The most expensive photograph in the world has an unlikely back story, one strangely distant from the world of high art. Peter Lik’s image Phantom demonstrates the beauty in the natural world and the play of light, but its achievement is beyond visual; the work is also a demonstration of the artist’s business skill.
Phantom was taken in one of Lik’s favourite places to shoot, Antelope Canyon in Arizona. The canyon itself is carved from the natural flow of water, which has rushed through the rock over millions of years. In a subterranean cavern in Antelope Canyon, Lik captured Phantom, a simple and haunting image of a shaft of sunlight in which dust is suspended, mimicking a haunting human figure.
A sister image of Phantom, titled Ghost, portrays the same shot in colour and bears a strong resemblance to the work of Jasper Dalgliesh, entitled Antelope Canyon, which is itself for sale at more accessible price bracket. Clearly the canyon is a favourite with photographers and fine art buyers alike for its fantastic colours and plays on light.
The Power of Nature
Phantom itself was in keeping with Lik’s style, he is known for his landscapes, which for fans and collectors, hold their value in the fact that the capture the essence of a place so well. In fact, many of Lik’s galleries are purposefully located in holiday destinations in order to connect with wealthy travellers keen to take home more than just memories of a great vacation they can connect with a wonderful vacation. Lik himself said: “The purpose of all my photos is to capture the power of nature and convey it in a way that inspires someone to feel passionate and connected to the image.”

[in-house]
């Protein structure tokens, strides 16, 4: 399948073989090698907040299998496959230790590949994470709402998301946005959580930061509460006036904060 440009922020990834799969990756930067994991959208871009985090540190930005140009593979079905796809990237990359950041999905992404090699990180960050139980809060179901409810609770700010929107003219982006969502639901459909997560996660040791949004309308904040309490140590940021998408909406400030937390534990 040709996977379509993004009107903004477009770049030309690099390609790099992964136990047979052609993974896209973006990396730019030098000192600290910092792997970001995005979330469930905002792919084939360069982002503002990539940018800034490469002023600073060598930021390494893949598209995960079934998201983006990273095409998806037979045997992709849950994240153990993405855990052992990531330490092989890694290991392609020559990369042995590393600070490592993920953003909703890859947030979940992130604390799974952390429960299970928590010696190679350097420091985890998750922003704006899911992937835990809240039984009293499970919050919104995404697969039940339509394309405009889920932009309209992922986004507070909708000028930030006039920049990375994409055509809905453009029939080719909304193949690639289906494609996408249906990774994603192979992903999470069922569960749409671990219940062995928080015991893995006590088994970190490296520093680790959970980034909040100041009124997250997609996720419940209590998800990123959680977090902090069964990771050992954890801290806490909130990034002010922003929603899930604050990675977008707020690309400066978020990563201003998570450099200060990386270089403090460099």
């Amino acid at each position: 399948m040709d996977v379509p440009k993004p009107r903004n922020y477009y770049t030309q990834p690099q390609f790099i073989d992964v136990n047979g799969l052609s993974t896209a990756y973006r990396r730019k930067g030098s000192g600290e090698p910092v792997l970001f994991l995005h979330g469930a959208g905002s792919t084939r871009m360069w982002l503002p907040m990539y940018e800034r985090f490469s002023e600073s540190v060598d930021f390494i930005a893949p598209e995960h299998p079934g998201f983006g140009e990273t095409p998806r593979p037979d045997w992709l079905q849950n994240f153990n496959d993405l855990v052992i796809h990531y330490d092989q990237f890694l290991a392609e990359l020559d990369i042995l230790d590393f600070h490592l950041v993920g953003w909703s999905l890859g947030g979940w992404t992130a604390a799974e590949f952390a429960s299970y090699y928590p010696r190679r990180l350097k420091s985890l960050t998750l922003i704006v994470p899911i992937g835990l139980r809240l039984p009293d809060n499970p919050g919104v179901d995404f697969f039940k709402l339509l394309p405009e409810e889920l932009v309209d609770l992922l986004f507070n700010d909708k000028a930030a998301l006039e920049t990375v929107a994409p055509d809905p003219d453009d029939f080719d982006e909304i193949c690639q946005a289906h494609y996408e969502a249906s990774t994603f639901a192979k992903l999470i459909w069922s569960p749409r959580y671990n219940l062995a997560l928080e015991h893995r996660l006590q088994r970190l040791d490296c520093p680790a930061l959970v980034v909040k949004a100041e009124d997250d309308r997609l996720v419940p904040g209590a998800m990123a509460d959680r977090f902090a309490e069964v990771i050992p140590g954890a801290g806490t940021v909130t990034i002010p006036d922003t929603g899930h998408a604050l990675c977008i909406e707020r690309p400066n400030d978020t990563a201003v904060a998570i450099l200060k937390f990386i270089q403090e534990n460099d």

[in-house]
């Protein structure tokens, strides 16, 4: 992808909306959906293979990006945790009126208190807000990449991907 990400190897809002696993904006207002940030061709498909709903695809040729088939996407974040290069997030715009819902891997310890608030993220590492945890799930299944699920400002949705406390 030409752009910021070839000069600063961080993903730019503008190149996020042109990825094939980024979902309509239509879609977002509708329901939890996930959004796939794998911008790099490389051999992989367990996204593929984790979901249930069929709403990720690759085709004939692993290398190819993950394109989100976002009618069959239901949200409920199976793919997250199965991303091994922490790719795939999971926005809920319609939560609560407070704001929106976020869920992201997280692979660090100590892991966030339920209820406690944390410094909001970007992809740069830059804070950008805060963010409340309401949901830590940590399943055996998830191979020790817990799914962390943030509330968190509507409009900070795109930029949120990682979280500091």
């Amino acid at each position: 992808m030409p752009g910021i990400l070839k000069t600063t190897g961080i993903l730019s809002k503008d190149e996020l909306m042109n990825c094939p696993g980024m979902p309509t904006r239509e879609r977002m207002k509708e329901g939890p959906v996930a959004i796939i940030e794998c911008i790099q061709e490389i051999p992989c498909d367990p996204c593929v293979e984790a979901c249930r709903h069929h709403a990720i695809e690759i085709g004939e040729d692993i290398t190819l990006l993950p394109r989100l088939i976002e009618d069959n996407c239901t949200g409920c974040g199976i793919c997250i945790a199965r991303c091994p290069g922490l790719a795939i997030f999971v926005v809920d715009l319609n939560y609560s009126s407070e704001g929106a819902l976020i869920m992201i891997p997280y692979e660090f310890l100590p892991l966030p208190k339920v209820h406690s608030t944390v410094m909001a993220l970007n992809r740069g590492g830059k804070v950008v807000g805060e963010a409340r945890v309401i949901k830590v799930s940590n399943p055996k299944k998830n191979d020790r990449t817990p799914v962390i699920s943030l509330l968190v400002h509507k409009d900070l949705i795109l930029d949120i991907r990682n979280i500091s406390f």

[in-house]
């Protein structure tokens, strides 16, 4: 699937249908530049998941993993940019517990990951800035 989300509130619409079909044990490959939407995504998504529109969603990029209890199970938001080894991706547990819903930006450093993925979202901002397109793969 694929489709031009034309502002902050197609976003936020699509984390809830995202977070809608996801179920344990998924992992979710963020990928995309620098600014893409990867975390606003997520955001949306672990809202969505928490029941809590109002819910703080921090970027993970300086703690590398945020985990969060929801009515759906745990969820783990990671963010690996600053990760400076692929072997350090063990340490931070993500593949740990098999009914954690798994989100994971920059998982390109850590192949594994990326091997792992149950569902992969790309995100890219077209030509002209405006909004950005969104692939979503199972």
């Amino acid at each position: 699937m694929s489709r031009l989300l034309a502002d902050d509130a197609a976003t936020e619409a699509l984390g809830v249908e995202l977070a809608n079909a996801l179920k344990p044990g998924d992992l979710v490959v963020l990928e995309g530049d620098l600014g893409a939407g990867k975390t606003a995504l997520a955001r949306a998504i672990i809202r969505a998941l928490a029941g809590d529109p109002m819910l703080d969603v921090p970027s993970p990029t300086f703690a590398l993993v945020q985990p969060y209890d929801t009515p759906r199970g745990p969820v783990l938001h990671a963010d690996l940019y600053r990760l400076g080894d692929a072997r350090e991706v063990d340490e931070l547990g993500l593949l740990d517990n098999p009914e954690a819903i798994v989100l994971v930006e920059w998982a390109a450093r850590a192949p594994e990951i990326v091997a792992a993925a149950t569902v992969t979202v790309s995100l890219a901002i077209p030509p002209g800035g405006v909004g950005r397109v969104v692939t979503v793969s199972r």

But the sale of the most expensive photograph in the world didn’t make headlines for the artistic value of the piece, it was the financial value which got the press talking.
A Mysterious Record
On 9 December 2014 Peter Lik’s company, Lik USA, released a press release stating that a private collector had purchased Phantom for $6.5 million. The sale pushed his work in another league and smashed through the previous record holder, of Andreas Gusky’s Rhein II, which sold for $4.3 million at auction in 2011.
The announcement itself never quite gained the confirmation and clarity Lik’s PR team worked so hard to achieve and to this day the anonymity of the buyer and the art establishment’s lack of recognition for Lik’s work in general have meant that the sale price still has a air of doubt surrounding it.
However, it’s not something that Lik or his fans are losing any sleep over. His work, which is almost always sold through a clever limited edition pricing strategy of 995 prints, increases in price as the edition runs out and buyers are not difficult to find. An image that is initially offered for somewhere in the region of $4,000 at a Lik gallery, will later be listed for $17,500 once 95 per cent of the print run is sold out and the image is classed as ‘Premium Peter Lik’.
The same practice is seen in other limited edition prints from artists, but Lik’s strict adherence to the formula has made him one of the wealthiest, if not the wealthiest, fine art photographer of all time.
Rare and Expensive Beauty
For buyers, the potential of buying into something early and potentially capitalising on its rarity in later years is an attractive concept, even if doubts have emerged over the realistic chance of a high resell price for Lik’s work in particular. But for others, it’s as Lik executive Mr Fatoohi told the New York Times when asked about investment claims on the art: “We tell clients who ask about future values ‘Buy because you love it’. There are no guarantees.”
As with any art purchase, the love for the piece has to come first. But the limited edition nature of a print is doubtless a factor in many art purchasers, whether they’re looking at buying at Lik’s level, or seeking something more accessible, the limited edition nature of art is an important consideration in the purchase, guaranteeing the rarity of the beauty you’re bringing into your home.